The need for stringent action was acknowledged at the international level and the actions taken by parliament were directed towards that risk. What mattered was whether there was an identified risk and whether there was a connection between the action taken and the risk. The judge at first instance had examined the causal connections and the evidence. He properly described his analysis as a precautionary approach.
In the present case the risk had already materialised. Elephant numbers were rapidly declining. It was also a continuing and future risk and steps were needed now to prevent the situation worsening and to halt and reverse the negative trend in African elephant populations.
The risk to which the UK was responding was well accepted at the international level and the chosen mechanism, based upon diplomatic and moral effects of taking leadership, was widely acknowledged.
There had been no obligation upon parliament to introduce a compensation scheme. The secretary of state had a wide discretion as to when to bring the Act of 2018 into force. Those affected had about 30 months to take steps to realise the value of their ivory items.
If parliament had introduced a compensation scheme, that could have amounted to a signal to other states that they were bound to do likewise, especially in a case where the UK was seeking to adopt a stance of moral and political leadership. The states with the largest ivory trades were not the wealthiest. If a curb on trade had to be accompanied by compensation, it was easy to understand how that would curb the willingness of those states to impose trading restrictions in the first place. Also, there was no evidence which identified who would be entitled to compensation, and for what and as to the due amounts.
It is reported that tens of thousands of elephants are being killed across Africa each year for their tusks. 100 years ago there were approximately 5 million African elephants. There are now less than 500,000. The population of savannah elephants declined by 30 per cent from 2007 to 2014. Forest elephants declined by 60 per cent from 2002 to 2011.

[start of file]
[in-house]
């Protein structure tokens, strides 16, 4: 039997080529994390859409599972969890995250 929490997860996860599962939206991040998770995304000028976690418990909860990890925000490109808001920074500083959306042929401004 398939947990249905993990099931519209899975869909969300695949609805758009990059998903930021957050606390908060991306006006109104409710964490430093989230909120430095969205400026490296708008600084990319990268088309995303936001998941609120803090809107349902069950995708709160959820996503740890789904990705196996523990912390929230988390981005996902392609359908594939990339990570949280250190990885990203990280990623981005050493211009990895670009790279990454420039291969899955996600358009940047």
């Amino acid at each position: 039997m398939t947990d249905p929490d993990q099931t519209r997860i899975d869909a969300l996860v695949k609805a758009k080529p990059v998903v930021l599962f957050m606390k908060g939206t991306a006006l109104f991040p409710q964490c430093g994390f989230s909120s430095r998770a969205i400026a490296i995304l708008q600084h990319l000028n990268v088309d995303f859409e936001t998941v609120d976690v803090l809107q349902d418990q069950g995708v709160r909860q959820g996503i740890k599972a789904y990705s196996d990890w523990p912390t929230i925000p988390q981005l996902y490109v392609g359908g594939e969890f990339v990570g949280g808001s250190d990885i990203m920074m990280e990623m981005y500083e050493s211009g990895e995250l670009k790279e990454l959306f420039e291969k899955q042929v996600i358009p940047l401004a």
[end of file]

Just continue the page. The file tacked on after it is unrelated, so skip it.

Unrestricted international trade in new ivory was banned in 1989, but many countries have continued to allow ivory trading.
CITES (The Convention on International Trade in Endangered Species of Wild Fauna and Flora) entered into force in 1975. It is an international agreement between governments and other parties with the aim of ensuring that international trade in specimens of wild animals and plants does not threaten their survival.
The UK was identified in analyses of seizure data by CITES Elephant Trade Information System (ETIS) since 2002. It appears that the UK consistently played a role in the illegal global trade in ivory. Between 2010 and 2014 154 seizure records were reported from the UK to ETIS. Seizures were also made in countries which involved the UK as a country of export, re-export, transit or destination. The UK market was not directly linked to recently poached ivory but recent sales indicated an increased risk of opportunity for illegally sourced ivory to be passed off as legal.
A ban on trade would increase the stigma of buying ivory and this could have the effect of reducing demand.
Legal ivory is reportedly used by smugglers to disguise illegal trading. This is carried out by the use of legal permits to launder illegal ivory by increasing quantities beyond that originally certified.
If the acquisition of ivory is an illegal act or if its ownership had to be concealed, then it loses its marketability. Further, closure of the UK market avoids the UK becoming a place for traders to move from stricter jurisdictions.